Introduction

Small metal clusters exhibit physical/chemical properties and functions that are different from those of the corresponding bulk metal. Furthermore, the physical/chemical properties and functions of clusters vary depending on the number of constituent atoms and chemical composition. Metal clusters with these characteristic features have attracted much attention as structural units of functional nanomaterials in a wide range of fundamental and application studies.

In recent years, it has become possible to synthesize metal clusters composed of elements such as gold (Au), silver (Ag), platinum (Pt), palladium (Pd) and alloy clusters containing mixtures of these metal elements with atomic accuracy using thiolates (SR),1–19 selenolates,20,21 alkynyl,22 phosphines,23,24 and carbon monoxide25,26 as ligands. These metal clusters have also been extensively studied for applications in chemical sensors,27 photosensitization,28 catalyst,29–31 and solar cells.32,33 In these applications, the metal clusters are dispersed in a solution or supported on a substrate. Because the properties of those clusters are not controlled by the arrangement, there is no particular need to control the arrangement of the clusters in these cases (Scheme 1A and B).


image file: c9mh01691k-s1.tif
Scheme 1 Relation between the states of ligand-protected metal cluster and their possible applications. Metal cluster (A) in solution, (B) on a substrate, and (C) assembled into an organized structure. (D) Important factors for controlling the assembled structure.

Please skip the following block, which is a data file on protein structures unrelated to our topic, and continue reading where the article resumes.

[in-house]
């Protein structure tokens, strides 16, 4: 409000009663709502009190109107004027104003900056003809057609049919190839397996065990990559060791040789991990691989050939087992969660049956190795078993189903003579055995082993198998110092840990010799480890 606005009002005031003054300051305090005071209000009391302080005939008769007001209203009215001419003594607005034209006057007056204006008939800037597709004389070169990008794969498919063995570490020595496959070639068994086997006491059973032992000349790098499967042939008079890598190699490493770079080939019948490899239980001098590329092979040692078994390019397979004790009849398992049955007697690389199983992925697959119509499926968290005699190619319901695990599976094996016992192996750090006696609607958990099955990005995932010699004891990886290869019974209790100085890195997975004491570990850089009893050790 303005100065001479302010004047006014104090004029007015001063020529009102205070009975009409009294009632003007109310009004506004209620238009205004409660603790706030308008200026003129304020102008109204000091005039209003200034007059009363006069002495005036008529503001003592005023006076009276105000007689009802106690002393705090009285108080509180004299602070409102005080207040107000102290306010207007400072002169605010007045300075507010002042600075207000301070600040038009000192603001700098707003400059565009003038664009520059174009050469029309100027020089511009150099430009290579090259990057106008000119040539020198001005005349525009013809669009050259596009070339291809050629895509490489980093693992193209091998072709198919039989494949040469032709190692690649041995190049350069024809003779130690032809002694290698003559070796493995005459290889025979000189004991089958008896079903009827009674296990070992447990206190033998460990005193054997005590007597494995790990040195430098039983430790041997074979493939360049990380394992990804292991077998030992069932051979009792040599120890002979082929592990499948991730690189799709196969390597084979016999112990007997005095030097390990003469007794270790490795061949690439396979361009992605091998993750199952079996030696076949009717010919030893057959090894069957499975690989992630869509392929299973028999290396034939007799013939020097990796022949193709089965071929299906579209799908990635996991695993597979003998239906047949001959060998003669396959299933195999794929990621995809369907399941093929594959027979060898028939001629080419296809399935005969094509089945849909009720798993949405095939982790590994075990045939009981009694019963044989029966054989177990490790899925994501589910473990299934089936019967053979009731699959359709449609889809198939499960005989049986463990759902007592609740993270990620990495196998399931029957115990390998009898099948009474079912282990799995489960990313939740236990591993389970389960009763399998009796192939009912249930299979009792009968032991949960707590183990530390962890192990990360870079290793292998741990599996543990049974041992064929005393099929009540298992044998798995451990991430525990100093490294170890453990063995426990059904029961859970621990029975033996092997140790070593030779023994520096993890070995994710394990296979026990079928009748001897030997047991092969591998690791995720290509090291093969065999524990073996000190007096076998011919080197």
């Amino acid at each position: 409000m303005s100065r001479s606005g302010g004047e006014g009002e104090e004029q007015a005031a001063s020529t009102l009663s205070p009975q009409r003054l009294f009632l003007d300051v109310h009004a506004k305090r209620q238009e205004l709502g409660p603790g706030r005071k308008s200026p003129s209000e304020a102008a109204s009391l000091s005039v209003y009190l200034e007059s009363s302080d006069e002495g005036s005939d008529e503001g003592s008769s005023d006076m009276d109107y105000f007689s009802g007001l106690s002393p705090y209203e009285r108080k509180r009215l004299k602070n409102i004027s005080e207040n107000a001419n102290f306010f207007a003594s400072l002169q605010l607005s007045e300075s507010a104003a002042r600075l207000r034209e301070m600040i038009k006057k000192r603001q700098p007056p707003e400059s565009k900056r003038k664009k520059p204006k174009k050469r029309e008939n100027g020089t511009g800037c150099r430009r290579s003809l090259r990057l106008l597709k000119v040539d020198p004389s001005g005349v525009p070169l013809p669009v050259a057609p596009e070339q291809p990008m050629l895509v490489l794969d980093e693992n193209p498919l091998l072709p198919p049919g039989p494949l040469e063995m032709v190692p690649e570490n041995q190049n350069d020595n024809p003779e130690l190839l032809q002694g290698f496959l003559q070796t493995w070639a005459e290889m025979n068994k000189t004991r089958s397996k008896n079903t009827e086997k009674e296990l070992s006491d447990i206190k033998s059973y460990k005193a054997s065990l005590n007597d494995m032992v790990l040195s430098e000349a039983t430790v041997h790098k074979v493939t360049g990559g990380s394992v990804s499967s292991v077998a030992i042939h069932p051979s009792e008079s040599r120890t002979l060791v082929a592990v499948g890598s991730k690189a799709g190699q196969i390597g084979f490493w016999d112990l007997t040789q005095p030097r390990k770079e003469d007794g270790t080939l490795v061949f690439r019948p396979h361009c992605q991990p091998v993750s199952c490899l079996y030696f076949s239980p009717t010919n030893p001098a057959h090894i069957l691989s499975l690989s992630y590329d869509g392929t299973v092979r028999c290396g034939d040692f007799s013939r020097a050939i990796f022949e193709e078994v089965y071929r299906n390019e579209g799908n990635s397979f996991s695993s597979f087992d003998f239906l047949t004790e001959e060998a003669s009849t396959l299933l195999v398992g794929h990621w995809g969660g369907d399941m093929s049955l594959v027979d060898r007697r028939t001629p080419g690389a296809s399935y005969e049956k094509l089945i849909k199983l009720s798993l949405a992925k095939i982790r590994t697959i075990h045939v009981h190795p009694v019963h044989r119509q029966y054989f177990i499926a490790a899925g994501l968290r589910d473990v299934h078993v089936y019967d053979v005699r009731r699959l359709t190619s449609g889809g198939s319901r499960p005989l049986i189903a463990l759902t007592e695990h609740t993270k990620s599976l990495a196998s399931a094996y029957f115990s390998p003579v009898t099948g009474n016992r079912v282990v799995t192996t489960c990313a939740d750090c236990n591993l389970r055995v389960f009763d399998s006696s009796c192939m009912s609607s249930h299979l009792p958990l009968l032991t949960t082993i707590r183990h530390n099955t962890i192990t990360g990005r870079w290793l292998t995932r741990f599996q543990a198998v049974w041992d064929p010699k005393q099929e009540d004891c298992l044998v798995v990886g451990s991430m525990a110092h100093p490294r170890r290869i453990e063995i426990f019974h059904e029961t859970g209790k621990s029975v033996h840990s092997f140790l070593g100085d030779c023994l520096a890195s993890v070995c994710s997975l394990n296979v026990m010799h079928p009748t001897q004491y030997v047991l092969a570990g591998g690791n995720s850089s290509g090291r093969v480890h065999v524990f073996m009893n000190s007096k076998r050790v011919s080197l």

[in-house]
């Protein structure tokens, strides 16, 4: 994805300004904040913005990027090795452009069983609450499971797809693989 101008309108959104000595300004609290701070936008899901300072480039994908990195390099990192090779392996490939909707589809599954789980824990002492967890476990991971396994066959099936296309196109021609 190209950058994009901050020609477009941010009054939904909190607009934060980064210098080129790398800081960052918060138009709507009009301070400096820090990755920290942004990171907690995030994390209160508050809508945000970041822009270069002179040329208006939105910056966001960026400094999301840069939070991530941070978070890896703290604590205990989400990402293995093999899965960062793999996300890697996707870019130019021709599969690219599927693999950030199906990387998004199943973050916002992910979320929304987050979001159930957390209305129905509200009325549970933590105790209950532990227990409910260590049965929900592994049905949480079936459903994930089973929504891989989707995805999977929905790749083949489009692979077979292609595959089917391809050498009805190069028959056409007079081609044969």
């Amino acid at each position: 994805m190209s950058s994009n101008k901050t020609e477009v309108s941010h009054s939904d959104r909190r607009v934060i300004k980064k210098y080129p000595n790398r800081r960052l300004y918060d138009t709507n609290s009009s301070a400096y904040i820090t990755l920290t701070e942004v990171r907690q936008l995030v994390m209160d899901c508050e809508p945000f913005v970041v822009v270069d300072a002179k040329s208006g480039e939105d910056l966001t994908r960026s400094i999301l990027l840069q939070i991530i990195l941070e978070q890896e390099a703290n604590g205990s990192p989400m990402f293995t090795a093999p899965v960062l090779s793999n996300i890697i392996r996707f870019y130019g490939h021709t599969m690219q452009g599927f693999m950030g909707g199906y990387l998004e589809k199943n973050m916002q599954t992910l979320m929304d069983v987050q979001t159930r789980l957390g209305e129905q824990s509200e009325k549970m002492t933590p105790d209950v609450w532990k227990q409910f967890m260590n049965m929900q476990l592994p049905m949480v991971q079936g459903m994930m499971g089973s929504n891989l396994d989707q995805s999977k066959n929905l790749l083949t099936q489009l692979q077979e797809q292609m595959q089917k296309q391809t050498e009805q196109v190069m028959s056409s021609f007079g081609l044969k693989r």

These metal clusters are also attractive for use as elements that utilize their magnetic properties34 and electrical conductivity in device.35 However, under existing circumstances, these types of elements are composed of materials with sizes several orders of magnitude larger than that of metal clusters. Therefore, it is necessary to assemble metal clusters to obtain materials of a certain size for use in these types of elements (Scheme 1C). To date, several studies have been published on the assembly of ligand-protected metal clusters. For example, Jiang et al.36 performed density functional theory (DFT) calculations on one-dimensional (1D) connected structures (1D-CS) in which Au13 clusters were linked via a single Au atom. They theoretically predicted that such 1D-CS would exhibit different properties depending on the charge state of the metal clusters (metal or semiconductor). Maran and co-workers fabricated 1D-CS in which SR-protected Au25 clusters ([Au25(SR)18]0; SR = SC4H9 or SC5H11) were connected via inter-cluster Au–Au bonds.37,38 Because [Au25(SR)18]0 has an odd number of valence electrons, each [Au25(SR)18]0 cluster has a total spin of 1/2. They demonstrated that the spins interact each other in the 1D-CS of [Au25(SR)18]0. For 1D-CS, the other two examples have also been reported very recently.39,40 Thus, assembling ligand-protected metal clusters is an interesting approach to realize new physical properties and functions as well as necessary for element applications. However, the types of clusters suitable for use as building blocks of 1D-CS are very limited at present. As a result, the factors required for the formation of 1D-CS and their physical properties and functions are currently poorly understood.